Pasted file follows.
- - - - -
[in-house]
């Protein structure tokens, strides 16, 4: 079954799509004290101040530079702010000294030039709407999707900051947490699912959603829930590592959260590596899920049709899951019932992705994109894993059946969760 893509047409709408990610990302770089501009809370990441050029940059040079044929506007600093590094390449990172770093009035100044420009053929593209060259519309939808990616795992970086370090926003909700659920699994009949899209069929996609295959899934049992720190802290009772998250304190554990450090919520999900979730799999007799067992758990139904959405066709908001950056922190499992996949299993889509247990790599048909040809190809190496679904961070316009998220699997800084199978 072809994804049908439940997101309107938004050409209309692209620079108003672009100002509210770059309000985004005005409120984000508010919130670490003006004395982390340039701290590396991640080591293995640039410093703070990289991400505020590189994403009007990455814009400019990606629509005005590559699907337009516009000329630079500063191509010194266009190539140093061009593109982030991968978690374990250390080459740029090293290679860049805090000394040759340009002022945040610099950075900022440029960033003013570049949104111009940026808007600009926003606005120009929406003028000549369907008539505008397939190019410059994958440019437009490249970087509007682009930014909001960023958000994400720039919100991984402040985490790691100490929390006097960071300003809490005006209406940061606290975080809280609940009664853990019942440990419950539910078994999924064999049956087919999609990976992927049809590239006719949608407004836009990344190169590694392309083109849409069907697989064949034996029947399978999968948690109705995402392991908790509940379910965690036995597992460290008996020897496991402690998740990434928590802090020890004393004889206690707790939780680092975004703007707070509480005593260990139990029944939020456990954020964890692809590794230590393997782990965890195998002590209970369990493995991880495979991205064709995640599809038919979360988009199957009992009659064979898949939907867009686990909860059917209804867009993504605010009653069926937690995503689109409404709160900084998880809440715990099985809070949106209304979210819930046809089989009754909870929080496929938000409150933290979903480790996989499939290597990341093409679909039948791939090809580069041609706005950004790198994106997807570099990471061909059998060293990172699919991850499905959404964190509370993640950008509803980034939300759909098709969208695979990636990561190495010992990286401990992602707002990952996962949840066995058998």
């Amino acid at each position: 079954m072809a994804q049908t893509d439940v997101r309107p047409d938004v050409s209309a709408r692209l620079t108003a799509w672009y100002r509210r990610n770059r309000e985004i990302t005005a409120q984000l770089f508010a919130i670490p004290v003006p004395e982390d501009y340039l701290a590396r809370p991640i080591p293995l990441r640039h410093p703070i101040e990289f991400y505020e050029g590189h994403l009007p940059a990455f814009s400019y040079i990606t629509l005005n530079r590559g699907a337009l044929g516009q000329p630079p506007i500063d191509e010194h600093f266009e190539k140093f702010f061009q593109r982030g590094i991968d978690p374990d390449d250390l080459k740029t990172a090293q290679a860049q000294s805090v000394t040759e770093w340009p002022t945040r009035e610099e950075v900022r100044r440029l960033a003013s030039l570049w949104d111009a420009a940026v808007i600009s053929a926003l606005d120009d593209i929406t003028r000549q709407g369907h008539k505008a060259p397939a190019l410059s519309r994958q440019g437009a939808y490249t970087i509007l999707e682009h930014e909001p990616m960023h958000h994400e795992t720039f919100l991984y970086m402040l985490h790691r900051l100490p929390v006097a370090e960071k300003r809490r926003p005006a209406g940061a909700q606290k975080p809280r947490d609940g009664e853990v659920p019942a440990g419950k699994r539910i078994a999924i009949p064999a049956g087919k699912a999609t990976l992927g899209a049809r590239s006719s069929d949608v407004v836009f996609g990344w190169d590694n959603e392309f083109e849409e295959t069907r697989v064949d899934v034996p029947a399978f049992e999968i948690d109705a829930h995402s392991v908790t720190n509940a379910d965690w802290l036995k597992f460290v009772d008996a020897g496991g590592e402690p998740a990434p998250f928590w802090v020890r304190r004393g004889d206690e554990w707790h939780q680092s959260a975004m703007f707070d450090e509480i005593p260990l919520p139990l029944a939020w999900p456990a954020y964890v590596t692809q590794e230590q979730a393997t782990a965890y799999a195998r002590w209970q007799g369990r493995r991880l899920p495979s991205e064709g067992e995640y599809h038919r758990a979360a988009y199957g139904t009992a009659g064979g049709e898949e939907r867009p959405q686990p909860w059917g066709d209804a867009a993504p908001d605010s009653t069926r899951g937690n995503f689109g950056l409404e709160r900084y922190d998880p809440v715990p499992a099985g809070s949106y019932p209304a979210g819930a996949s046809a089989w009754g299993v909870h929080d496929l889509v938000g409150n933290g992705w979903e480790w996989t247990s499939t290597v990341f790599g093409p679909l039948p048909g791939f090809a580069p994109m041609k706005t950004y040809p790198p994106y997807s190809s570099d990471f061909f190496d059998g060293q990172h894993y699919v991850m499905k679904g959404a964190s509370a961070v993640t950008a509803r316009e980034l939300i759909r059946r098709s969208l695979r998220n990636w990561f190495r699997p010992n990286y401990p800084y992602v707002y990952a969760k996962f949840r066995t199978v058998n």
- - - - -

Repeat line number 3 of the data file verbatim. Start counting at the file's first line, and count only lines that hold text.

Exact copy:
């Amino acid at each position: 079954m072809a994804q049908t893509d439940v997101r309107p047409d938004v050409s209309a709408r692209l620079t108003a799509w672009y100002r509210r990610n770059r309000e985004i990302t005005a409120q984000l770089f508010a919130i670490p004290v003006p004395e982390d501009y340039l701290a590396r809370p991640i080591p293995l990441r640039h410093p703070i101040e990289f991400y505020e050029g590189h994403l009007p940059a990455f814009s400019y040079i990606t629509l005005n530079r590559g699907a337009l044929g516009q000329p630079p506007i500063d191509e010194h600093f266009e190539k140093f702010f061009q593109r982030g590094i991968d978690p374990d390449d250390l080459k740029t990172a090293q290679a860049q000294s805090v000394t040759e770093w340009p002022t945040r009035e610099e950075v900022r100044r440029l960033a003013s030039l570049w949104d111009a420009a940026v808007i600009s053929a926003l606005d120009d593209i929406t003028r000549q709407g369907h008539k505008a060259p397939a190019l410059s519309r994958q440019g437009a939808y490249t970087i509007l999707e682009h930014e909001p990616m960023h958000h994400e795992t720039f919100l991984y970086m402040l985490h790691r900051l100490p929390v006097a370090e960071k300003r809490r926003p005006a209406g940061a909700q606290k975080p809280r947490d609940g009664e853990v659920p019942a440990g419950k699994r539910i078994a999924i009949p064999a049956g087919k699912a999609t990976l992927g899209a049809r590239s006719s069929d949608v407004v836009f996609g990344w190169d590694n959603e392309f083109e849409e295959t069907r697989v064949d899934v034996p029947a399978f049992e999968i948690d109705a829930h995402s392991v908790t720190n509940a379910d965690w802290l036995k597992f460290v009772d008996a020897g496991g590592e402690p998740a990434p998250f928590w802090v020890r304190r004393g004889d206690e554990w707790h939780q680092s959260a975004m703007f707070d450090e509480i005593p260990l919520p139990l029944a939020w999900p456990a954020y964890v590596t692809q590794e230590q979730a393997t782990a965890y799999a195998r002590w209970q007799g369990r493995r991880l899920p495979s991205e064709g067992e995640y599809h038919r758990a979360a988009y199957g139904t009992a009659g064979g049709e898949e939907r867009p959405q686990p909860w059917g066709d209804a867009a993504p908001d605010s009653t069926r899951g937690n995503f689109g950056l409404e709160r900084y922190d998880p809440v715990p499992a099985g809070s949106y019932p209304a979210g819930a996949s046809a089989w009754g299993v909870h929080d496929l889509v938000g409150n933290g992705w979903e480790w996989t247990s499939t290597v990341f790599g093409p679909l039948p048909g791939f090809a580069p994109m041609k706005t950004y040809p790198p994106y997807s190809s570099d990471f061909f190496d059998g060293q990172h894993y699919v991850m499905k679904g959404a964190s509370a961070v993640t950008a509803r316009e980034l939300i759909r059946r098709s969208l695979r998220n990636w990561f190495r699997p010992n990286y401990p800084y992602v707002y990952a969760k996962f949840r066995t199978v058998n």